WHEELING - Veteran steel industry analyst Michael Locker believes the Renco Group, Severstal Wheeling's soon-to-be new owner, will make restarting the hot mill at Sparrows Point, Md., its top priority once it closes on the purchase later this month.
And Locker, president of a New York business consulting firm, has serious doubts that Renco sees steelmaking as a part of its long-term future.
Instead, he predicts the company most likely will look to make its new assets more attractive for future sale.
"I could see a scenario where they might restart (Steubenville)," Locker said, "but it's not the most likely scenario, let's put it that way. ... (Sparrows Point is) going to be the favorite mill. I don't think there's much doubt about that."
United Steelworkers Local 1190 President Bill Bensie said it may be late this week before union leaders learn more about a business plan for the mills from New York-based Renco, which on Wednesday announced an agreement to purchase virtually all of Severstal's Ohio Valley steelmaking interests, as well as hot mills in Sparrows Point and Warren, Ohio, for about $1.2 billion.
That's $1 billion less than Severstal paid for the plants in 2008.
Also unclear at this stage is Renco's plan for Severstal's downtown Wheeling office building at 1134 Market St., and what may become of the employees who work there.
The company already has said it plans to establish headquarters for its new acquisitions at Sparrows Point.
"The people in that building who are now working for Severstal support the Wheeling facilities, which are ongoing and will become a part of (Renco subsidiary) RG Steel when the transaction closes later this month," said RG Steel spokeswoman Bette Kovach. "It is very premature to talk about a headquarters staff other than to say it will be at Sparrows Point."
The former heart of Severstal Wheeling, the Steubenville/Mingo Junction hot mill has not produced steel in two years. Many in those communities, which have lost millions in revenue as a result of the plant shutdown, are hopeful a new owner will mean a return to work for the 1,000 employees laid off from the mill.
Locker called a restart there "possible," but he believes Renco will focus on resuming production at Sparrows Point and making it more attractive for future sale.
According to Locker, Renco doesn't fit the typical profile of today's steel producers.
"The days of smaller, independent, medium-sized steelmakers have passed," he said, noting the only major one operating in America is AK Steel, which owns facilities in Ohio, Pennsylvania, Kentucky and Indiana. "All the rest have been gobbled up by larger entities, and are viewed from an international perspective."
Some have touted the return of the former Wheeling-Pittsburgh mills to American ownership as great news on both a local and national level. But Locker said there are others who won't see it that way.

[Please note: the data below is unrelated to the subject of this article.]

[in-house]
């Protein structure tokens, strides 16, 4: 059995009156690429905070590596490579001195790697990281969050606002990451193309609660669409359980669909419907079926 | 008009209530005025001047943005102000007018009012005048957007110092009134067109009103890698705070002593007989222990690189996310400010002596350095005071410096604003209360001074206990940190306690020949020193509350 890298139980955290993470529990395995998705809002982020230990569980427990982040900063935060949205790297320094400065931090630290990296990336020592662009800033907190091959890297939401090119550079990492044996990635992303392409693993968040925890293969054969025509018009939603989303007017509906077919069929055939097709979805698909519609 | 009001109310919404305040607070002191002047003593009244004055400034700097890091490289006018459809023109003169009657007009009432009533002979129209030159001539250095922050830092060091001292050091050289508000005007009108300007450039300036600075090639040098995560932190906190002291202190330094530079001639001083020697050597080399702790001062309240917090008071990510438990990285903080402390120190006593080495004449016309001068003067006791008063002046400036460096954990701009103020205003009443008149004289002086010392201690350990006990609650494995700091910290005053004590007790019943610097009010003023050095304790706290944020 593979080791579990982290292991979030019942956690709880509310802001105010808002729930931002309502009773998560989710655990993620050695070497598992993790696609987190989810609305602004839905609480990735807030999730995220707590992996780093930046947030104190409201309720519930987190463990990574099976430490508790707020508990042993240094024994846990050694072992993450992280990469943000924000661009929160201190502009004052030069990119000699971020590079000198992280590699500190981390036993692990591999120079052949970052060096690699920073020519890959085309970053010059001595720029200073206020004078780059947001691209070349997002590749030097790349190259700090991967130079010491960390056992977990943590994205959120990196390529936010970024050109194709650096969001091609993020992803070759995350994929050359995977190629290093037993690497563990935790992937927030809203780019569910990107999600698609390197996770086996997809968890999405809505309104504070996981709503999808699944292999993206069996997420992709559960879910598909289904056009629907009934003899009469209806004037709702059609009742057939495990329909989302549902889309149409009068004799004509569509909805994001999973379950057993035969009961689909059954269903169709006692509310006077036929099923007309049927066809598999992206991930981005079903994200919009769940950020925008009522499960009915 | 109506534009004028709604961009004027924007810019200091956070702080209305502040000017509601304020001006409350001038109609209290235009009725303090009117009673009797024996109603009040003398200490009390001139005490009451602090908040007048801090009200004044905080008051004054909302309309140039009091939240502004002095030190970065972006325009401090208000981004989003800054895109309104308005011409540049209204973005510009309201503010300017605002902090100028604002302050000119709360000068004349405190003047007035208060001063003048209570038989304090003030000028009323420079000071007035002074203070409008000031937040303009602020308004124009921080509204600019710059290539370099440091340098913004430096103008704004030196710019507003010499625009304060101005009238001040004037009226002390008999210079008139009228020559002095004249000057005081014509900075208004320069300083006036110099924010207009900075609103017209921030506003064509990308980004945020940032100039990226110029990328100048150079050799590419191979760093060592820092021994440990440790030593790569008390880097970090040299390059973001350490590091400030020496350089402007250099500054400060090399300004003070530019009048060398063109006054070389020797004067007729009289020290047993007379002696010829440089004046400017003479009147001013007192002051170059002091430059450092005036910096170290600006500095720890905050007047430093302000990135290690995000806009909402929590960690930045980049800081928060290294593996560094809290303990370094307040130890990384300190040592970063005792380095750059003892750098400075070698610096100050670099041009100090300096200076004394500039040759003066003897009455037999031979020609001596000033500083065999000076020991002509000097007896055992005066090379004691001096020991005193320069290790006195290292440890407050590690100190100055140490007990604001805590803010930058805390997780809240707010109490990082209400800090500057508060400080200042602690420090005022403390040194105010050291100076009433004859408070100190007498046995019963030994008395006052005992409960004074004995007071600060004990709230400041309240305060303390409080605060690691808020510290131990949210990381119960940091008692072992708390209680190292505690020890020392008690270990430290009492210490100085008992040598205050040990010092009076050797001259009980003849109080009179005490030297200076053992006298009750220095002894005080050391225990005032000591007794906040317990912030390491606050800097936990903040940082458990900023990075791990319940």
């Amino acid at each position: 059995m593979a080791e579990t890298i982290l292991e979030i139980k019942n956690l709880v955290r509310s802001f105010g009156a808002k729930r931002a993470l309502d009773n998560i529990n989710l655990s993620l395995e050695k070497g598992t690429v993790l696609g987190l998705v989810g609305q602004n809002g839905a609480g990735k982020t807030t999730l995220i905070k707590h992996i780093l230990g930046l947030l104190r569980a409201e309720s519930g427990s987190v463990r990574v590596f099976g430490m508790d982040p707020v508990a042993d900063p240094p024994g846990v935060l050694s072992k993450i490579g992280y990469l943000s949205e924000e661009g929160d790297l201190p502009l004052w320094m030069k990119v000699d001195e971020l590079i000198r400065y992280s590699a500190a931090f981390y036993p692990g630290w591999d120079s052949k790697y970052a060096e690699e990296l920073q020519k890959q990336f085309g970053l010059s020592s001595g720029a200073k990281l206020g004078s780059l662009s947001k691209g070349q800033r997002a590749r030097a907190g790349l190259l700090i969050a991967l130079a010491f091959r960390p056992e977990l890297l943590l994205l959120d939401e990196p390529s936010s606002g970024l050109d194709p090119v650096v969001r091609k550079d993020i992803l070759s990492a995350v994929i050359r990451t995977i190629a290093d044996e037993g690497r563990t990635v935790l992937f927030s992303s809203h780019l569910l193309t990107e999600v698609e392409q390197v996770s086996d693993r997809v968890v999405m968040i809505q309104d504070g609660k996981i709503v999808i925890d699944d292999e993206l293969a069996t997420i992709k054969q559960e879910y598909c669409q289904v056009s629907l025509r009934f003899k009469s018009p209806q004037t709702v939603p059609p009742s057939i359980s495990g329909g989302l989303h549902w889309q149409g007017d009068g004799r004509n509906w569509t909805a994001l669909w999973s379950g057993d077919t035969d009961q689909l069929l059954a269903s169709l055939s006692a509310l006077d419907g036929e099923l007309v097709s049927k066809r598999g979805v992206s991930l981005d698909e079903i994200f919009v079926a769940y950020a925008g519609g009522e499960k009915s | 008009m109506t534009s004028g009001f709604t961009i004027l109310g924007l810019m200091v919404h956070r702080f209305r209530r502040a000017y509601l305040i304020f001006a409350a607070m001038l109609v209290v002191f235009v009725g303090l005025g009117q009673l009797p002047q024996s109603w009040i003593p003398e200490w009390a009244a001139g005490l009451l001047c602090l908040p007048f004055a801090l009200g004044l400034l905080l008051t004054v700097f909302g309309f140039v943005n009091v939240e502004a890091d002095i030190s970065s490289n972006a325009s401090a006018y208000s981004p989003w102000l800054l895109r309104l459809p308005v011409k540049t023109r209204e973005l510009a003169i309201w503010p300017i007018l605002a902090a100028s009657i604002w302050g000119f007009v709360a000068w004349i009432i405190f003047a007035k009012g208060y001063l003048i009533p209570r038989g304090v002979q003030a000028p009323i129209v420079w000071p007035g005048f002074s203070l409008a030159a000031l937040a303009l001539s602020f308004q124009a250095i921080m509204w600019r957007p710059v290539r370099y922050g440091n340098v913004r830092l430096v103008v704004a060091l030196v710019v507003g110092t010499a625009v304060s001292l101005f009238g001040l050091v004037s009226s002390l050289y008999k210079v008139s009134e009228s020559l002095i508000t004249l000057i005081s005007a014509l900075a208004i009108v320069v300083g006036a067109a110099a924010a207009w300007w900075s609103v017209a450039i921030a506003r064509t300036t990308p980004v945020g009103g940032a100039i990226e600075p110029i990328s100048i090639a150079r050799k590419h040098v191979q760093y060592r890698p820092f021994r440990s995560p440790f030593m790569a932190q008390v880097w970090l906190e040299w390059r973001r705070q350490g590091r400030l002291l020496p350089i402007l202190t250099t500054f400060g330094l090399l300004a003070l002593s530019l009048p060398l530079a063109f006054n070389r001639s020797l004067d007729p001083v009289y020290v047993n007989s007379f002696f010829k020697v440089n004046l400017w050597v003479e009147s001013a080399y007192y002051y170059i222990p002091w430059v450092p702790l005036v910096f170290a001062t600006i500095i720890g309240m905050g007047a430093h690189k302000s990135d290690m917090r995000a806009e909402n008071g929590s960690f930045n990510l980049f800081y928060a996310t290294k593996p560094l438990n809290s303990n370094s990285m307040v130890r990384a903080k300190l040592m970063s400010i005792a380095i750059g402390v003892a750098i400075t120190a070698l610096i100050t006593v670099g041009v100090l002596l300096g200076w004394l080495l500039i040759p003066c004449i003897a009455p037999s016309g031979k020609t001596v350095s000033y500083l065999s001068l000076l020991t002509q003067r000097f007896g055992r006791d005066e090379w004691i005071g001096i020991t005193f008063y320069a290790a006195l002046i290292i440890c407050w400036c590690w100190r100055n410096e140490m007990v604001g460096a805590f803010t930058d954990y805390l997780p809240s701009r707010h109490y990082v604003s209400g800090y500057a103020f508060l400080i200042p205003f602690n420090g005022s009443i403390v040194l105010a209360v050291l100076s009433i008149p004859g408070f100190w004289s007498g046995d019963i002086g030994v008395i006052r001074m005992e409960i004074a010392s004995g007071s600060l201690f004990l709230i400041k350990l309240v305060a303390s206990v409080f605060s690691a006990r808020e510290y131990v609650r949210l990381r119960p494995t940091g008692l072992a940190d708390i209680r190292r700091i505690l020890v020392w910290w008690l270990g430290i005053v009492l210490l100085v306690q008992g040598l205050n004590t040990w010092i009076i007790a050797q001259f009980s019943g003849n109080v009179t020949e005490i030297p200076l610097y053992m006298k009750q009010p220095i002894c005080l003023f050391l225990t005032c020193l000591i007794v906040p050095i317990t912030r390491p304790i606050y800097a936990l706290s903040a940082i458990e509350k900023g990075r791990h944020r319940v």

"Other steelmakers may argue that we don't need this much capacity, and therefore this capacity should die," he said. "There is that perspective within the steel industry and in the financial community. Too much capacity drives down prices."
Renco, founded in 1975, owns a diverse array of companies in fields including mining and mineral recovery, defense equipment, fabrication of metal products, automotive supply and retail.
The company previously owned the Warren plant from 1988 to 2006, when it was known as WCI Steel.
As it is the lone steelmaking venture in Renco's history, Locker believes that limited track record may provide a glimpse into the future.
"I don't think that Renco has a long-term interest in running steel mills," he said. "They generally shortchanged the (Warren) mill's capital needs, in my opinion.
While Locker sees Sparrows Point as the mill with the best potential of the three, he said Steubenville would likely be the next option.
Warren is a "more limited mill," he said, with Steubenville's electric arc furnace and caster providing superior capacity and versatility.
Following Wednesday's announcement, United Steelworkers Local 1223 President Jerry Conners, who represents workers at Severstal's Yorkville finishing plant, said Renco President Ari Rennert indicated during the bid process that he intended to resume production eventually at all three hot mills.
Locker, however, remains skeptical. "It will take time and money, both," he said. "And given their limited orientation toward capital ... they (will) most likely put the money into Sparrows ... to make it more competitive and cost-effective.
"I would never say never, but ... the chances are low, at least for the next couple of years," said Locker concerning the likelihood Renco will ramp up all three mills.
He said a disadvantage for Sparrows Point is its lack of proximity to raw materials, particularly coke, which is scarce in today's market, a feather in the cap for the Steubenville plant, situated almost directly across the Ohio River from Mountain State Carbon in Follansbee.
Renco acquired a 50 percent interest in that facility from Severstal in the deal.
Warren, though, also has a coke plant, owned by Luxembourg steel giant ArcelorMittal. And, said Locker, Renco may still prefer to ship coke produced in Follansbee to Sparrows Point.